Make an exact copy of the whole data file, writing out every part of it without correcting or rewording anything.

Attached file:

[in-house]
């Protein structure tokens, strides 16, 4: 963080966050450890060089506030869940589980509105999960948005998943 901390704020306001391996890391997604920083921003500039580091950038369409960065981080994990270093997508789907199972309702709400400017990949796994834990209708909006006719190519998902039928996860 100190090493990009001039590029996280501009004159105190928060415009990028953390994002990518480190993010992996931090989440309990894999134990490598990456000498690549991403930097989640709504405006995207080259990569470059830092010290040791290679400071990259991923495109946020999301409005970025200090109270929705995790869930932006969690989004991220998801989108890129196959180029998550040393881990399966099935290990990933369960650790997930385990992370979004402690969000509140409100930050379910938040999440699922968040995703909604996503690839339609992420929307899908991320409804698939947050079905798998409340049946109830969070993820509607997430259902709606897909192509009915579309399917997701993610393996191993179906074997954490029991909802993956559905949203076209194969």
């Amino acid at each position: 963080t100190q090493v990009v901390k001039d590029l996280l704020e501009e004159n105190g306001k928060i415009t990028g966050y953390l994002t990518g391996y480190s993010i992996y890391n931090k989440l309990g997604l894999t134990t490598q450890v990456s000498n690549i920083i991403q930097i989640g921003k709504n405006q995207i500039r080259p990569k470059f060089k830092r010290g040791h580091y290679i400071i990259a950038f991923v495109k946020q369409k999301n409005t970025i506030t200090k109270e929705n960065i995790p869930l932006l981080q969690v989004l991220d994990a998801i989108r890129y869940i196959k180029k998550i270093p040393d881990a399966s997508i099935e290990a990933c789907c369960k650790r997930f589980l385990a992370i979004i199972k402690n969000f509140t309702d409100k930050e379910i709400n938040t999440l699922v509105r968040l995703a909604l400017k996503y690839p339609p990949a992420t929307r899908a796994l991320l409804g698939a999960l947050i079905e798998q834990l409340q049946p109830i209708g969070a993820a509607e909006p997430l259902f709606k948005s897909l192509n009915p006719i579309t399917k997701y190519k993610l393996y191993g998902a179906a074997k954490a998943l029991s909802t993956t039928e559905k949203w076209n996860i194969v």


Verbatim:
[in-house]
């Protein structure tokens, strides 16, 4: 963080966050450890060089506030869940589980509105999960948005998943 901390704020306001391996890391997604920083921003500039580091950038369409960065981080994990270093997508789907199972309702709400400017990949796994834990209708909006006719190519998902039928996860 100190090493990009001039590029996280501009004159105190928060415009990028953390994002990518480190993010992996931090989440309990894999134990490598990456000498690549991403930097989640709504405006995207080259990569470059830092010290040791290679400071990259991923495109946020999301409005970025200090109270929705995790869930932006969690989004991220998801989108890129196959180029998550040393881990399966099935290990990933369960650790997930385990992370979004402690969000509140409100930050379910938040999440699922968040995703909604996503690839339609992420929307899908991320409804698939947050079905798998409340049946109830969070993820509607997430259902709606897909192509009915579309399917997701993610393996191993179906074997954490029991909802993956559905949203076209194969």
């Amino acid at each position: 963080t100190q090493v990009v901390k001039d590029l996280l704020e501009e004159n105190g306001k928060i415009t990028g966050y953390l994002t990518g391996y480190s993010i992996y890391n931090k989440l309990g997604l894999t134990t490598q450890v990456s000498n690549i920083i991403q930097i989640g921003k709504n405006q995207i500039r080259p990569k470059f060089k830092r010290g040791h580091y290679i400071i990259a950038f991923v495109k946020q369409k999301n409005t970025i506030t200090k109270e929705n960065i995790p869930l932006l981080q969690v989004l991220d994990a998801i989108r890129y869940i196959k180029k998550i270093p040393d881990a399966s997508i099935e290990a990933c789907c369960k650790r997930f589980l385990a992370i979004i199972k402690n969000f509140t309702d409100k930050e379910i709400n938040t999440l699922v509105r968040l995703a909604l400017k996503y690839p339609p990949a992420t929307r899908a796994l991320l409804g698939a999960l947050i079905e798998q834990l409340q049946p109830i209708g969070a993820a509607e909006p997430l259902f709606k948005s897909l192509n009915p006719i579309t399917k997701y190519k993610l393996y191993g998902a179906a074997k954490a998943l029991s909802t993956t039928e559905k949203w076209n996860i194969v």